CINCINNATI (AP) — Sometimes you need to be busy doing your own thing to notice that the world around you is changing.
Alisha Budkie is a cordwainer. She makes shoes from the ground up. She creates the outer soles, she cuts the fabric and then she bends over her antique Singer sewing machine which she powers by foot pedal and begins to stitch it together.
Then Budkie, 27, sells them from her shop. It is difficult work, and requires her full attention. But it was from here where she noticed a shift.
When she started making her shoes four years ago, back before she opened her shop, people would sometimes buy them because they were unique, or because they looked good. And in truth, they are and they do.
Then her peers, other young people, began to appreciate them because they are responsibly made. The raw materials were local and sometimes recycled. The labor was treated fairly, because she was the labor. There was little waste or impact on the environment.
In the last couple of years, however, Budkie has noticed that it is no longer just a small group of people who appreciate how her shoes are constructed. "Originally, for most people, it was just: That's a cool shoe,'" Budkie said.
"And now all kinds of people are asking about how something was made, and about where the products came from. It's great to have good answers to those questions."
Budkie grew up in Fairfield and graduated from Ursuline Academy in 2004. She went to the University of Cincinnati, where she majored in industrial design in the school's College of Design, Architecture, Art and Planning.
One constant through those years for Budkie was running. She likes to be outside and to exercise and have the chance to think. This led to an appreciation of running shoes.
"I love the practicality of them," Budkie said. "They are designed to do one thing, and they do it well."
Eventually, Budkie served internships with two major shoe companies. She enjoyed learning about the design, but not the way the shoes are made.
In the mass manufacturing of shoes, supplies are purchased for cost considerations only. The labor force is often overseas and underpaid. The process requires waste and shipping costs.
In a moment of consideration, Budkie had an idea common to many people who design and build and create: "I thought, there has to be a better way." So for the thesis needed to graduate from DAAP, she designed and built her own shoes.
Not running shoes, just regular shoes. Shoes a person would wear around town. She realized almost immediately that she had a lot to learn.
So one day she walked into a shoe repair shop she knew from her youth, Tricounty Shoe Repair in Springdale, where she found Gerry DiManna, an Italian-immigrant cobbler.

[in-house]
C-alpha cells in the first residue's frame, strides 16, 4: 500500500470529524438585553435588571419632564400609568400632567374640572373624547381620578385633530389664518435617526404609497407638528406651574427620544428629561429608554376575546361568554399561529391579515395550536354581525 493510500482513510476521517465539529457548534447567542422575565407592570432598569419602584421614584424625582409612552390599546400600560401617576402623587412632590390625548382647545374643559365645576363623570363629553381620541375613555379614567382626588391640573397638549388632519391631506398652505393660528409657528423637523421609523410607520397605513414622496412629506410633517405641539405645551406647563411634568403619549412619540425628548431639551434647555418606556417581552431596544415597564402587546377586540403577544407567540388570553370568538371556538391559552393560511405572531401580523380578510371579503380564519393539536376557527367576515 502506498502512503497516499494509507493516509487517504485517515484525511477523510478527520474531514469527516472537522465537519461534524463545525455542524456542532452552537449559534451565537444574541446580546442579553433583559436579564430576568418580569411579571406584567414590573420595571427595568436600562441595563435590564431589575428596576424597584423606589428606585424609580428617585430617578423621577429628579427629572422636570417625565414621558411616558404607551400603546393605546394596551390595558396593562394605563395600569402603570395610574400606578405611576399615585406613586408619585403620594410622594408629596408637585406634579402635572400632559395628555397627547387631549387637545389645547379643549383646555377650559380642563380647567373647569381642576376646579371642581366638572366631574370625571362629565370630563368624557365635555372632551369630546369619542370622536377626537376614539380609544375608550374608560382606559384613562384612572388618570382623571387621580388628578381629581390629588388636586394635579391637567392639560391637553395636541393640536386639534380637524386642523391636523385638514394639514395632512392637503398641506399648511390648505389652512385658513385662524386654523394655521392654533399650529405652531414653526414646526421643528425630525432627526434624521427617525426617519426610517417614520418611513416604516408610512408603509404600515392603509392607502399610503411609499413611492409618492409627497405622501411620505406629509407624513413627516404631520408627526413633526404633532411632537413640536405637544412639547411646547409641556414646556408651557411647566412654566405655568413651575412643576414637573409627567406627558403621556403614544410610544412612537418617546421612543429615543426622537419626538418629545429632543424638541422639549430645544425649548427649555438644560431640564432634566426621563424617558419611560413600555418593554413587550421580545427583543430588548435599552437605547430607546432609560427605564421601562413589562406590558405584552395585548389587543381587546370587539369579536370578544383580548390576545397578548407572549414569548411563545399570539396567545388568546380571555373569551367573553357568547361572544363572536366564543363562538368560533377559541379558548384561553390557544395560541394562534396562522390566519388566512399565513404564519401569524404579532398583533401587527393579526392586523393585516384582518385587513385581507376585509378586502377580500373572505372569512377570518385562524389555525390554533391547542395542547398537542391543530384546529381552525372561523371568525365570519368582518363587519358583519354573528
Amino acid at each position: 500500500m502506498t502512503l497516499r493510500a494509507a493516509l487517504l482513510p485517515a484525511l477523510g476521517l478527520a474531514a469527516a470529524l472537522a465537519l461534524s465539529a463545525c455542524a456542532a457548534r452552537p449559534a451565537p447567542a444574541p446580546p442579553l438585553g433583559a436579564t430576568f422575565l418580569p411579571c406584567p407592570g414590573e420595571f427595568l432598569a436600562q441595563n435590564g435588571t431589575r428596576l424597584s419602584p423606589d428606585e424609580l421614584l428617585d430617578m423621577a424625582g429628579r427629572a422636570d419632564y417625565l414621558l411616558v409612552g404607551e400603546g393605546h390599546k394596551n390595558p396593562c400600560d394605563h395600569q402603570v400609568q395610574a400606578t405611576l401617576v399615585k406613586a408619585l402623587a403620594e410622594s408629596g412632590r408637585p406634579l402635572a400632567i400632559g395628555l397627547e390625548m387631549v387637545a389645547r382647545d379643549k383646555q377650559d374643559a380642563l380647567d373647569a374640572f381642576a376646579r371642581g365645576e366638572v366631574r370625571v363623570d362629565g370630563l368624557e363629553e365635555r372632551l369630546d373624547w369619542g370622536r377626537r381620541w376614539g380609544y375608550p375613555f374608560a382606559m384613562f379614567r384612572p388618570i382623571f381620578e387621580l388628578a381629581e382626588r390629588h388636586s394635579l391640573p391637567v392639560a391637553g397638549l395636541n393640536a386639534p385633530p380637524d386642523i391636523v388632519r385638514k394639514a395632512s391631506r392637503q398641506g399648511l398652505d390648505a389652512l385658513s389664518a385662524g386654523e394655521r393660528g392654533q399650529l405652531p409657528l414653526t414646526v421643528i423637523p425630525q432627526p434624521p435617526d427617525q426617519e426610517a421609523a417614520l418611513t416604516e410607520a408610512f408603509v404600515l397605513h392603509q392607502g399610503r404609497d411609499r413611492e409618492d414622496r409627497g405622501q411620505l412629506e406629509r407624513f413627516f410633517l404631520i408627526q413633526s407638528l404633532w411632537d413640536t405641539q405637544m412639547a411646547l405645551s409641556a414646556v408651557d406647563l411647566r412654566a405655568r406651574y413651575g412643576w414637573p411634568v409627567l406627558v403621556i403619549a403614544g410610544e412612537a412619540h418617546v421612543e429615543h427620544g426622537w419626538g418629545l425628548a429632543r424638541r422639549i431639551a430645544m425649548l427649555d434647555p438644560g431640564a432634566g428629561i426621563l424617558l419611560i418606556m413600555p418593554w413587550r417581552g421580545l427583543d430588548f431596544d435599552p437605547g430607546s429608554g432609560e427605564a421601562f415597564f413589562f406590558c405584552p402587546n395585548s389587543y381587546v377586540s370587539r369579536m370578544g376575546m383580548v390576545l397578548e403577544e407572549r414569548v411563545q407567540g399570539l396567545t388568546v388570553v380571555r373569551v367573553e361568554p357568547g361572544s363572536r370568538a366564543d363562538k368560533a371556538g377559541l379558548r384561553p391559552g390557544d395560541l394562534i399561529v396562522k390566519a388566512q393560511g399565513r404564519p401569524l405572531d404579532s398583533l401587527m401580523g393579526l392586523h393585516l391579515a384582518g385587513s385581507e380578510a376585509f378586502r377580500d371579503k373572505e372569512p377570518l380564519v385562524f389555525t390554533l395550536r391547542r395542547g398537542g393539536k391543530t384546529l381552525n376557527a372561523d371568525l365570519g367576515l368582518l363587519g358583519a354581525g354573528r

"He seemed really excited that somebody wanted to know that much about shoes," Budkie remembers.
DiManna remembers it somewhat differently. "I thought she was crazy," he said fairly gruffly, but you could tell he didn't mean it.
At least not too much. "Nobody makes money making shoes."
She showed him her designs and asked for a better way to make soles. DiManna said he would teach her everything he knew about shoes and soles and thread and the old ways to make them.
"She does it good," DiManna said. In 2011, after two years of apprenticeship, she decided she was ready to make her own shoes and to start her own store.
She also wanted to sell art supplies because she remembered how hard it was to find good supplies when she was in school.
The website is smarterthanagoldfish.com. The name is based on the theory that goldfish are thought to have such small little brains that their memory is only about three seconds long.
Goldfish might take some offense, but Budkie wanted to encourage people to remember that actions have consequences, and that building things in a responsible way is good thinking for business and the environment.
"I thought," she said, "that we can be smarter than a goldfish."
But first, she needed money, so she used crowd funding, the practice of asking people, many people, for small amounts of money to help start a business.
Contributions ranged from $10 to some in the hundreds. They did it to help, not to buy shares. On a white tile wall, under a sign that reads: "This store would not exist without" are the names of the people who made small donations.
The names are written in black permanent maker.
People who made larger donations had bags or shoes named after them. There are "Alex" boat shoes and "Lee" loafers and another pair of shoes called "The Otter." Budkie is not exactly sure why.
"I think they just wanted to name them The Otter."
Eventually she came up with more than $5,000 and was able to lease a store that had been sitting empty for years.
She sells supplies on one side, with a 20 percent discount for students. Some of the products include good paper, books for notes, and locally made ink and organic cotton thread.
And on the other side is where she makes and sells her shoes.
The old black Singer sits against a wall, and people often think it is just for show. They love it when she explains that no, that is what she makes the shoes with.
The cost of the shoes range from $85 for a pair of moccasins to $195 for a pair of lace-ups.
Some of the uppers are made from old blankets, others are from the leather she repurposed from an old coat she found at a thrift store. And they are selling well.
"I have finally got the turnaround time down to about two weeks," Budkie said. Budkie is making enough money to consider new products. And different types of shoes she wants to design.
She was helped, she said, by an Over-the-Rhine Chamber Business First grant this year.
"People are saying they want something that is made well," Budkie said. "And they like that they are made locally and that the sourcing is good. It matters to people more and more."
Information from: The Cincinnati Enquirer, http://www.enquirer.com